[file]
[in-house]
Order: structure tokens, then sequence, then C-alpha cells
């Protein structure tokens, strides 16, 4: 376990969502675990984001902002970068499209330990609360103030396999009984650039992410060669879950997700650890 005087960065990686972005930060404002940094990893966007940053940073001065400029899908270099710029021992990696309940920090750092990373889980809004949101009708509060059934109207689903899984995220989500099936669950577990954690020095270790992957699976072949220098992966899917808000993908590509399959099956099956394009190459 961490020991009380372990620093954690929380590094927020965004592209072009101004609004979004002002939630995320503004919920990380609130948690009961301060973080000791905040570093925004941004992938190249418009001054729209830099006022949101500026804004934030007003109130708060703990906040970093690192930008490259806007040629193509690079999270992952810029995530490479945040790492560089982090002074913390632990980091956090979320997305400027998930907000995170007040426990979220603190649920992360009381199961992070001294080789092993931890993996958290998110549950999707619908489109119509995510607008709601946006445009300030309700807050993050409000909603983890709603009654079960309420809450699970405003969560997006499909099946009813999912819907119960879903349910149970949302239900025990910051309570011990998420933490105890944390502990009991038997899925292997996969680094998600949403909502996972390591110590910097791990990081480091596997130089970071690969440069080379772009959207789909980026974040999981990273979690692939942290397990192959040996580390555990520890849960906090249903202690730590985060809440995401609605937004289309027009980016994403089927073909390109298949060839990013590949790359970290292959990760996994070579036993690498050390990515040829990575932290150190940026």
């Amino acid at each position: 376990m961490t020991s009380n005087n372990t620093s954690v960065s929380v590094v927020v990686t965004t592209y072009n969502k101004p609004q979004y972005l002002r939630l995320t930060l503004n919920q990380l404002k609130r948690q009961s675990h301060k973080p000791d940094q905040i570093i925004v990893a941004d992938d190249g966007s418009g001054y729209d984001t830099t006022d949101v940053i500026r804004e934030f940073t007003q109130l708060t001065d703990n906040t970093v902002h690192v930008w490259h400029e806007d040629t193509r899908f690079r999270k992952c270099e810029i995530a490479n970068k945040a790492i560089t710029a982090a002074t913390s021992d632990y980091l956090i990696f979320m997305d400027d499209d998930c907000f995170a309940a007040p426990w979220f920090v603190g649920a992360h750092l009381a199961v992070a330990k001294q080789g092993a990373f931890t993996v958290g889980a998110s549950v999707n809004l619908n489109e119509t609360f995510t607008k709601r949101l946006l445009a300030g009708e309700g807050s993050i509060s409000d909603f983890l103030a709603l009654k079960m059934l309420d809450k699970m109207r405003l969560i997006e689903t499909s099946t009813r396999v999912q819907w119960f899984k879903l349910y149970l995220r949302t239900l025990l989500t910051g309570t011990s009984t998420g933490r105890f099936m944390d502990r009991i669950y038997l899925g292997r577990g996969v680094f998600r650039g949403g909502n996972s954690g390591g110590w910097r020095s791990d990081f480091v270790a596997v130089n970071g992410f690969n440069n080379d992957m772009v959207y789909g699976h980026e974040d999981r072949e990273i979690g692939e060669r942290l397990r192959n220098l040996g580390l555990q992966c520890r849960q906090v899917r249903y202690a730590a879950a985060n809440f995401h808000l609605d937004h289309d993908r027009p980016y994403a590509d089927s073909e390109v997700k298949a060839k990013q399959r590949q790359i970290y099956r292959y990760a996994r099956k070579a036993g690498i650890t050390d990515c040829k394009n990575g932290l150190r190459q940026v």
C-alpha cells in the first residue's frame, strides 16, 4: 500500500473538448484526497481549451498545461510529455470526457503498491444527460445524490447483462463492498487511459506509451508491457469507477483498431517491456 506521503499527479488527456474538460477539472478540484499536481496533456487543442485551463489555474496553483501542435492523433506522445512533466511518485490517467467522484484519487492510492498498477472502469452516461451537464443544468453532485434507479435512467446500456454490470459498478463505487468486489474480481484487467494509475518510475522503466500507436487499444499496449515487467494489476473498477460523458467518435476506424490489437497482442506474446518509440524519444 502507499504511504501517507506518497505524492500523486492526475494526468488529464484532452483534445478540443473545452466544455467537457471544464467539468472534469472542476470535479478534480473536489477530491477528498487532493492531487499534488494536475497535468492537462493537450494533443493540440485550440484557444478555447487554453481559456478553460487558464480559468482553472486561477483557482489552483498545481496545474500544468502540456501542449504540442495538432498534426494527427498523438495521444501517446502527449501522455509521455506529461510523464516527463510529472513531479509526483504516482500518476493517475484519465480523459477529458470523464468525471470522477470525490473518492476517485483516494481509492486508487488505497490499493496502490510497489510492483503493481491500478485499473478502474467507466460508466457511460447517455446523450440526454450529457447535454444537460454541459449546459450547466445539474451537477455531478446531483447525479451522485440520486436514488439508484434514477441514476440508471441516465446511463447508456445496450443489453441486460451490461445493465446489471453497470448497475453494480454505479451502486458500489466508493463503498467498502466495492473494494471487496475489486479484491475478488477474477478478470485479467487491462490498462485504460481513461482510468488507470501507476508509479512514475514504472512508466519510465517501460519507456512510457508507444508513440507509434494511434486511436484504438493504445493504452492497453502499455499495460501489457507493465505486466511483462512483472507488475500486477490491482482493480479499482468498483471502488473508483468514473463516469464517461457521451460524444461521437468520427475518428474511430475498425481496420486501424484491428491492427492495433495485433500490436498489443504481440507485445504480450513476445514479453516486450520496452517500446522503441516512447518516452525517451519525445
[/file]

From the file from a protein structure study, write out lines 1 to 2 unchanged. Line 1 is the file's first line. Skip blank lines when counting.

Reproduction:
[in-house]
Order: structure tokens, then sequence, then C-alpha cells